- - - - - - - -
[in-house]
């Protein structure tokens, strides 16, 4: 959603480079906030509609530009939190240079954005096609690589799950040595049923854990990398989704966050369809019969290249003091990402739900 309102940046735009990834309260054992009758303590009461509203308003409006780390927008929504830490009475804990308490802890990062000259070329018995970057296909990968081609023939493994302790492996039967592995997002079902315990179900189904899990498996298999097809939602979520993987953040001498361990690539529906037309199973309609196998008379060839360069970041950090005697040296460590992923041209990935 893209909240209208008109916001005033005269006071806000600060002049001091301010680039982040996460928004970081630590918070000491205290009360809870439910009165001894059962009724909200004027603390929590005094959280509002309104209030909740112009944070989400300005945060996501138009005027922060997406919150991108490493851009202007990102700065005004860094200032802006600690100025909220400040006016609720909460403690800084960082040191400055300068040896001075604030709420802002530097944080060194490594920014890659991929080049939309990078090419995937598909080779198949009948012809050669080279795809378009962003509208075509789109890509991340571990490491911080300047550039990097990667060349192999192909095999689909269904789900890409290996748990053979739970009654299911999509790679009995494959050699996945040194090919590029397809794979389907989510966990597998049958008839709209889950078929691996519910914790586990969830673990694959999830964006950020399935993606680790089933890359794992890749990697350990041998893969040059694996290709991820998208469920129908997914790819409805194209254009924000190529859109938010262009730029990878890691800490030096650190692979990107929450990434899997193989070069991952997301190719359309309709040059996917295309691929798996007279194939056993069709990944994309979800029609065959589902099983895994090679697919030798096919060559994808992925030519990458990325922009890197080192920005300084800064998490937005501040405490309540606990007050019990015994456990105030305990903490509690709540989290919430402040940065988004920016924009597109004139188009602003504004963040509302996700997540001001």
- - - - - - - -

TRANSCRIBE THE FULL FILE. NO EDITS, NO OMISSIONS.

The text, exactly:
[in-house]
């Protein structure tokens, strides 16, 4: 959603480079906030509609530009939190240079954005096609690589799950040595049923854990990398989704966050369809019969290249003091990402739900 309102940046735009990834309260054992009758303590009461509203308003409006780390927008929504830490009475804990308490802890990062000259070329018995970057296909990968081609023939493994302790492996039967592995997002079902315990179900189904899990498996298999097809939602979520993987953040001498361990690539529906037309199973309609196998008379060839360069970041950090005697040296460590992923041209990935 893209909240209208008109916001005033005269006071806000600060002049001091301010680039982040996460928004970081630590918070000491205290009360809870439910009165001894059962009724909200004027603390929590005094959280509002309104209030909740112009944070989400300005945060996501138009005027922060997406919150991108490493851009202007990102700065005004860094200032802006600690100025909220400040006016609720909460403690800084960082040191400055300068040896001075604030709420802002530097944080060194490594920014890659991929080049939309990078090419995937598909080779198949009948012809050669080279795809378009962003509208075509789109890509991340571990490491911080300047550039990097990667060349192999192909095999689909269904789900890409290996748990053979739970009654299911999509790679009995494959050699996945040194090919590029397809794979389907989510966990597998049958008839709209889950078929691996519910914790586990969830673990694959999830964006950020399935993606680790089933890359794992890749990697350990041998893969040059694996290709991820998208469920129908997914790819409805194209254009924000190529859109938010262009730029990878890691800490030096650190692979990107929450990434899997193989070069991952997301190719359309309709040059996917295309691929798996007279194939056993069709990944994309979800029609065959589902099983895994090679697919030798096919060559994808992925030519990458990325922009890197080192920005300084800064998490937005501040405490309540606990007050019990015994456990105030305990903490509690709540989290919430402040940065988004920016924009597109004139188009602003504004963040509302996700997540001001």